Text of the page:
C.C. pled sufficient facts that he was a victim of retaliation based upon his
disabilities, and one such manifestation of that retaliation was to conspire against him
in the manner and particulars noted therein, then he has provided sufficient facts, and

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surely an inference that such conspiracy was likewise based upon his disabilities.
23.

A review of the Panel Decision would evidence that it failed to address

at all, the relationship between the representation by C.C. and even the admission by
Counsel for the Appellees, that C.C. was a victim of retaliation, because his parents
and Special Education Advocate, had undertaken protected activity on his behalf. As
a matter of course, the complaint with the Office of Civil Rights and finding of
retaliation is solely predicated upon his status of child with a disability.
24.

The failure to accept such facts by the Panel, and all the reasonable

inferences drawn therein, conflict with well-settled Supreme Court Law. Ashcroft v.
Iqbal, 556 U. S. 662, 678 (2009), see also Bell Atl. Corp. v. Twombly, 550 U.S. 544,
557 (2007) as well as Fifth Circuit Law, on same. Bowlby v. City of Aberdeen, Miss.,
681 F.3d 215, 219 (5th Cir. 2012); see also Carmichael v. Galbraith, 2014 WL
267590( 5th Cir., June 19, 2014). As such, C.C. believes that not only has he provided
an inference that the retaliation/discrimination he experienced was predicated upon
his disabilities/conduct/behaviors but has provided actual evidence in support of
same. For this reason alone the Panel Decision should be reheard.
B.

The Panel Erred By Not Distinguishing The Differences In A Cause Of Action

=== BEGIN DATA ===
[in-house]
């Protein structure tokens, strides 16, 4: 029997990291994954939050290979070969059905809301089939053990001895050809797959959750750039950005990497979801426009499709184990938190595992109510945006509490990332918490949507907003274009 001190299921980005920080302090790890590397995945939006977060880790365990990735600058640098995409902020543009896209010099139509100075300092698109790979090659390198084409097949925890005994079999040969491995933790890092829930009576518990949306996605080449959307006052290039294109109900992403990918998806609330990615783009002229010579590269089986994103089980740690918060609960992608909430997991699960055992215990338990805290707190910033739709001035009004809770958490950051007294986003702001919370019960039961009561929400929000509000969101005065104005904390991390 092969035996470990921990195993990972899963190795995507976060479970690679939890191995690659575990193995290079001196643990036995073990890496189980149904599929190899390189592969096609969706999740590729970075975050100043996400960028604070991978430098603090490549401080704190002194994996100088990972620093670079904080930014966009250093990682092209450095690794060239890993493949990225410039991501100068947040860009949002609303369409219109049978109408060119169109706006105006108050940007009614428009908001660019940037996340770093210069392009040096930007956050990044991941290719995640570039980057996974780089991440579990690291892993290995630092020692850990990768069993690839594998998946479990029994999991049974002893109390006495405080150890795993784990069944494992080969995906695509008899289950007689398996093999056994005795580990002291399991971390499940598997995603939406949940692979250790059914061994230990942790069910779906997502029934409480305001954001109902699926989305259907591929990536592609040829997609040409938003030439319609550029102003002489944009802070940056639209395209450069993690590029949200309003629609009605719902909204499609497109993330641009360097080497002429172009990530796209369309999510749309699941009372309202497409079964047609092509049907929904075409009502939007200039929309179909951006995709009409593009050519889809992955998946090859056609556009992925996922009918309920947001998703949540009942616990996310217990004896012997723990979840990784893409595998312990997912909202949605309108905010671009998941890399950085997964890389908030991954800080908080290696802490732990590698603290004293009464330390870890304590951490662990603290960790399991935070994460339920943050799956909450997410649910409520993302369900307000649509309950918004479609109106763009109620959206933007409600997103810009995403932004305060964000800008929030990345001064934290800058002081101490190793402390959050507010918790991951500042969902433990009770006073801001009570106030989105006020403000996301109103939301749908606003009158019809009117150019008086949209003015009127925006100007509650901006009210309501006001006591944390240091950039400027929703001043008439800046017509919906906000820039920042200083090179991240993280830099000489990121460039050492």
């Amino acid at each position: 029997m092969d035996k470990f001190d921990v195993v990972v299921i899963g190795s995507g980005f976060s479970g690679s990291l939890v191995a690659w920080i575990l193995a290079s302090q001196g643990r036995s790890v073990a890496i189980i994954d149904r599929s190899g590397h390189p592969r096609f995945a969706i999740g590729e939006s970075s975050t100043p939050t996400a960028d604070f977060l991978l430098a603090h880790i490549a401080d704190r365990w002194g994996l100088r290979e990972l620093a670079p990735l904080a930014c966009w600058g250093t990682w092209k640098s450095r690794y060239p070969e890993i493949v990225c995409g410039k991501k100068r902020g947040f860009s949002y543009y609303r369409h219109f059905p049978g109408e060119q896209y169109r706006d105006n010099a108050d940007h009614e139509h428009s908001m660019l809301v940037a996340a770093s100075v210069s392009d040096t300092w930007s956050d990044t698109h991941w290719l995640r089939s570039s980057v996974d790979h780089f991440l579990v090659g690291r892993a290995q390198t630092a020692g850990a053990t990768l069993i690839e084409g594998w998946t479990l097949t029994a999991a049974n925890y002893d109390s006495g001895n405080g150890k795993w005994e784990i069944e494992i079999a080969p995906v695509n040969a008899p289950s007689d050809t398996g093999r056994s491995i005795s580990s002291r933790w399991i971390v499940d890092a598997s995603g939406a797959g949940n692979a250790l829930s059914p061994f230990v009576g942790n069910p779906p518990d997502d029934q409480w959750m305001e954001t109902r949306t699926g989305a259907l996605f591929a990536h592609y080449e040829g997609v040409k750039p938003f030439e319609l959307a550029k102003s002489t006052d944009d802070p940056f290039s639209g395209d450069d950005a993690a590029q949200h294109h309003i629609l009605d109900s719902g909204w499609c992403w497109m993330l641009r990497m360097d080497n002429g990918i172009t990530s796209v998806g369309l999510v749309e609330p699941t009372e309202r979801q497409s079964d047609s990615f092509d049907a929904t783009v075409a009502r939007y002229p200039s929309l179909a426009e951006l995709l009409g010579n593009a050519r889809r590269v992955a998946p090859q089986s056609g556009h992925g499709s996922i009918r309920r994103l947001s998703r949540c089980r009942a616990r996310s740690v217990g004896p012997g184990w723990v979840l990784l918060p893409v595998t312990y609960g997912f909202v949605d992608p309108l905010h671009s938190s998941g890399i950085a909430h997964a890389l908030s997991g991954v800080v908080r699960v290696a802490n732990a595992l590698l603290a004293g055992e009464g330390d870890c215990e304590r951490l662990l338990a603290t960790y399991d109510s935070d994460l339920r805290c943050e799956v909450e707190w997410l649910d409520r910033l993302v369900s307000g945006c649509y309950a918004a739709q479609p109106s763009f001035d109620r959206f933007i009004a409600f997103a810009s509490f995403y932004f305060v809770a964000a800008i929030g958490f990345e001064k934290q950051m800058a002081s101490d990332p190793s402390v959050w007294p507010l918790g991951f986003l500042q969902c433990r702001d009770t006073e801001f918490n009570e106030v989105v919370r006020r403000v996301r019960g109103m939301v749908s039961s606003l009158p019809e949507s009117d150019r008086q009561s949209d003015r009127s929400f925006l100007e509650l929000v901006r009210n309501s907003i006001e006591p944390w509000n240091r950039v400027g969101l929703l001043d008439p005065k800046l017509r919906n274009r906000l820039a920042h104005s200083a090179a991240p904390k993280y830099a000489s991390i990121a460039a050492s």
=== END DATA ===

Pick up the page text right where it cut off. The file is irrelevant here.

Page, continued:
Based Upon A Hostile Educational Environment As Compared To One
Brought Under A Gross Deviation From Professional Standards Of Care
25.

Second, there does not appear to be any commentary or legal analysis in

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the Panel Decision based upon C.C.s theory that professional staff at the School
District grossly deviated form professional standards of care in their mistreatment of
him. Rather the Panel Decision has seemed to incorrectly conflate the two.8
26.

As noted above, the focus of the analysis for violations of Section 504,

as to a hostile educational environment theory, is predicated upon the test in the


above noted section regarding a deliberate indifference standard, relying upon Davis
v. Monroe County Board Of Education, 526 U.S. 629 (1999) and the S.S. line of
analysis. In contrast, a cause of action related to a gross deviation of professional
standards of care rejects this deliberate indifference standard, Youngberg v. Romeo,
457 U.S. 307 (1982) and is, as C.C. states, more akin to the standard review of
discrimination based upon disability, as noted in Barnes v. Gorman, 536 U.S. 181
(2002) [city refused to provide necessary accommodations to person who was in
wheel-chair]; Delano-Pyle v. Victoria County, Texas, 302 F.3d 567(5th Cir. 2002)
[county refused to provide necessary accommodations for person who was hearing
impaired]. The 5th Circuit has further stated, in Marvin H. v. Austin Indep. Sch. Dist.,
714 F.2d 1348, 1356 (5th Cir.1983) that A cause of action is stated under 504 when
8

. C.C. re-urges the proposition and fact that since C.C. had Attention Deficit
Hyperactivity Disorder, with the related behaviors of distraction, not listening to directives or